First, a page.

Read More

For the love of Lithuanian basketball

The FIBA Basketball World Cup gets underway Saturday in Australia, and while the eyes of most of the NBA media are squarely on the United States team, there’s one American hoop junkie whose eyes are firmly cast to the east when picking a squad to root for. It’s not that I’m against USA Basketball per se, it’s just that one country has such an inspired history both with the sport and as a country that I have to root for them out of a go-get-em-guys admiration. I’m talking about Lithuania. “Lietuva” in the local tongue over there. For one thing, …

Read More

PER Is a Garbage Stat and We Should Stop Using It

Player Efficiency Rating is one of the oldest advanced NBA stats, devised by John Hollinger and popularized by ESPN back in the early days of the league’s rise out of the Dark Ages in the mid-aughts. In theory, it takes the totality of a player’s contributions on the basketball court, distills it into one number, sets the league average at 15, and is sufficiently position-agnostic to make it possible to compare guards to centers the way you compare catchers to shortstops by Wins Above Replacement in baseball. In practice, it’s been all but completely superseded by Win Shares (and its …

Read More

How Well do NBA Win Shares Correlate to Actual Wins?

In an earlier Statistical Test on this here quality NBA publication, we took a look at Value Over Replacement Player (or, as it’s known in the Pace and Space offices, One Stat to Rule Them All) and found a strong correlation between VORP and team wins that can describe a team’s win total so accurately that if you have a reasonably good way to predict a roster’s VORP in advance, you’re more than halfway to beating the over/under game in Vegas. But there’s another stat out there that claims to do the same thing, and they even went so far …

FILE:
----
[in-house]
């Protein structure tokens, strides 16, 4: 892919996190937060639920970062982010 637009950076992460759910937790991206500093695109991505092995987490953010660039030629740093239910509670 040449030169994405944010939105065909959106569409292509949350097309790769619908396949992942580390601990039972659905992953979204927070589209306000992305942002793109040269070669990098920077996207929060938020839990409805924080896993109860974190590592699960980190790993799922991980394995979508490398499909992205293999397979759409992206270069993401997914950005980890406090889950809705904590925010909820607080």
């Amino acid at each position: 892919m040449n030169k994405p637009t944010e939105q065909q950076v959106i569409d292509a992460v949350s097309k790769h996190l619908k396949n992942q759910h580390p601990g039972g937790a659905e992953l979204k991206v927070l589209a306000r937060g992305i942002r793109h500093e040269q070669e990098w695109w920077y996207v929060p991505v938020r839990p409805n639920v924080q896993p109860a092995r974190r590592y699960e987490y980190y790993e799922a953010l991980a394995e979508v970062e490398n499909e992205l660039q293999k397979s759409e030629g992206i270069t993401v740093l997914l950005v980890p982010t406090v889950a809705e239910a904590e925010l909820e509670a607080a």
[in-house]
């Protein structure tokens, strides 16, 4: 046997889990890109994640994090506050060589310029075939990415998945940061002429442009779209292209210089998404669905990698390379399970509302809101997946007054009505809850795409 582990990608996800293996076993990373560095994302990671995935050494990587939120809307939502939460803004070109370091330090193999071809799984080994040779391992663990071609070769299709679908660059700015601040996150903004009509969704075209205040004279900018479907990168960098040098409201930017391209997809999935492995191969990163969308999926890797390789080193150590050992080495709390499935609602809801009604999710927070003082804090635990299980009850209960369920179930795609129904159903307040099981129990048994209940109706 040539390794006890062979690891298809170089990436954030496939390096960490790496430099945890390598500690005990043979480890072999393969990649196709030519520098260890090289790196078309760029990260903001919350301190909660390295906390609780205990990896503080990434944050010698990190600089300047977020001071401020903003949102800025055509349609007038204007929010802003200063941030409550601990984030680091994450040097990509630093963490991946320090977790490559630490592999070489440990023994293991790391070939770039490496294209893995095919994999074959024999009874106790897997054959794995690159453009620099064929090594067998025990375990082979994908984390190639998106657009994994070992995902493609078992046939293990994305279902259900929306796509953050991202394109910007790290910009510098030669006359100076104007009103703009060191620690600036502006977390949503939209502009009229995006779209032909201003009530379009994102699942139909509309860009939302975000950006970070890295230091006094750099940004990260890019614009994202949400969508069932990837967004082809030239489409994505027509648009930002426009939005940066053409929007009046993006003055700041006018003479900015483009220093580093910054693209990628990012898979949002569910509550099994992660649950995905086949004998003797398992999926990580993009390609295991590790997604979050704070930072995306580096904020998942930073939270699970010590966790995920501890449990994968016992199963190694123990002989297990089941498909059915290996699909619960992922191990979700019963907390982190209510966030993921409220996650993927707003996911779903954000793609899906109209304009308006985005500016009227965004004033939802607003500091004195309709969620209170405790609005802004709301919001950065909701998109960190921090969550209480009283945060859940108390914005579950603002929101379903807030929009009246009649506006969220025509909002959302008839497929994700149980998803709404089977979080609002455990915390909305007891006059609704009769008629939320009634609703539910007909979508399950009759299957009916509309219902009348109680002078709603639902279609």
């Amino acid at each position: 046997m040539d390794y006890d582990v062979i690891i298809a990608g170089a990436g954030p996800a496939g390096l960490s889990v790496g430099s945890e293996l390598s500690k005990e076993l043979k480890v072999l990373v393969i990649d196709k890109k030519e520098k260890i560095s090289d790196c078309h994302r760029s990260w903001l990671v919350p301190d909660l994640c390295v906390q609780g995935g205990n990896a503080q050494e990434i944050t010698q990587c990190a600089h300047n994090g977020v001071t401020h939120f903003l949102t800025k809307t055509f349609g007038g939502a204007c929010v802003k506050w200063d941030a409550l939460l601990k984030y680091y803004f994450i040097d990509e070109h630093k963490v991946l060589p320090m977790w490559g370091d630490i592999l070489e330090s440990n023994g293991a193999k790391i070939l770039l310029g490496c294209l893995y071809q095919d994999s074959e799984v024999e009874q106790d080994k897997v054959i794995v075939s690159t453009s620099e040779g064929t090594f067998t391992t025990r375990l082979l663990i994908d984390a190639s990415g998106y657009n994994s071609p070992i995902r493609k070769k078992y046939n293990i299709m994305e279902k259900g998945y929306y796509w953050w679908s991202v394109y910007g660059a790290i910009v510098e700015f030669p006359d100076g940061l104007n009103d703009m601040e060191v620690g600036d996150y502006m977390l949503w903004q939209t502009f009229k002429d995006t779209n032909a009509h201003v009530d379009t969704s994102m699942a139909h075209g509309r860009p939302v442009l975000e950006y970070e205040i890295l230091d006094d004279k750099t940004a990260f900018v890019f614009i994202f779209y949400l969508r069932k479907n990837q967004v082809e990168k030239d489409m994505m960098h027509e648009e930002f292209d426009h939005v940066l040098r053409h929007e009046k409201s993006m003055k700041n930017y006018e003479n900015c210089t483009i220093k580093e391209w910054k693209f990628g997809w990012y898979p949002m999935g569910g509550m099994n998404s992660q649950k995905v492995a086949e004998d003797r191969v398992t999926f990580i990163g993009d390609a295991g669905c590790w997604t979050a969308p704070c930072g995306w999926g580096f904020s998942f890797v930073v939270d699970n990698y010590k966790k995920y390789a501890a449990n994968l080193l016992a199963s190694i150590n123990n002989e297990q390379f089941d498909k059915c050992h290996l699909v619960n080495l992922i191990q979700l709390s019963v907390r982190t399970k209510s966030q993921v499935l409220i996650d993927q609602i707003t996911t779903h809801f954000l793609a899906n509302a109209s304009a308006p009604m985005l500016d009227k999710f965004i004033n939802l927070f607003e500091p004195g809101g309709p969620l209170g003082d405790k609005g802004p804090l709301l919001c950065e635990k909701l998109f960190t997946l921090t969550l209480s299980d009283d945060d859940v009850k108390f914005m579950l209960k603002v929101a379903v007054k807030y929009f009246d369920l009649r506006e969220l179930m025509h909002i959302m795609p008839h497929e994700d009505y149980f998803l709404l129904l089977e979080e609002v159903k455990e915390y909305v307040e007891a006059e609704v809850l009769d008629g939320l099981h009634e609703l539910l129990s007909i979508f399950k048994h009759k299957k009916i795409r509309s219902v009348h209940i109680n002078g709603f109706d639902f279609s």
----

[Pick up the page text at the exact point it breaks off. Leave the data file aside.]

Read More

Basketball is the Ultimate Sport About Failure

Move over, baseball. Your title as biggest sport about failure has just been usurped by basketball. Because in baseball, “you can fail 70 percent of the time and be an All-Star” is both untrue (batting average is dead; all hail on-base percentage, and you’d better be getting on base closer to two times in five if you want to be a true star) and irrelevant; once you are out, you are back in the dugout and your ability to contribute meaningfully to your team’s success is done for another two or three innings. In basketball, on the other hand, some …

Read More

Statistical Test: Correlating VORP and NBA Team Wins

Back in May, I examined the contributions of “replacement-level” NBA players, those guys with 0.1 either side of zero VORP, and in the process tried to figure out what an entire team of those guys or their presumed G-League “replacement player” equivalents would do over the course of a season. And in that effort, I took a six-team sample size from a cross-section of NBA competence to determine a formula: Wins (per 82 games) = (2.15*aggregate VORP)+19. But it occurs to me that I can do better than just taking a sample, shoehorning a little back-of-the-envelope math into it, and …

Read More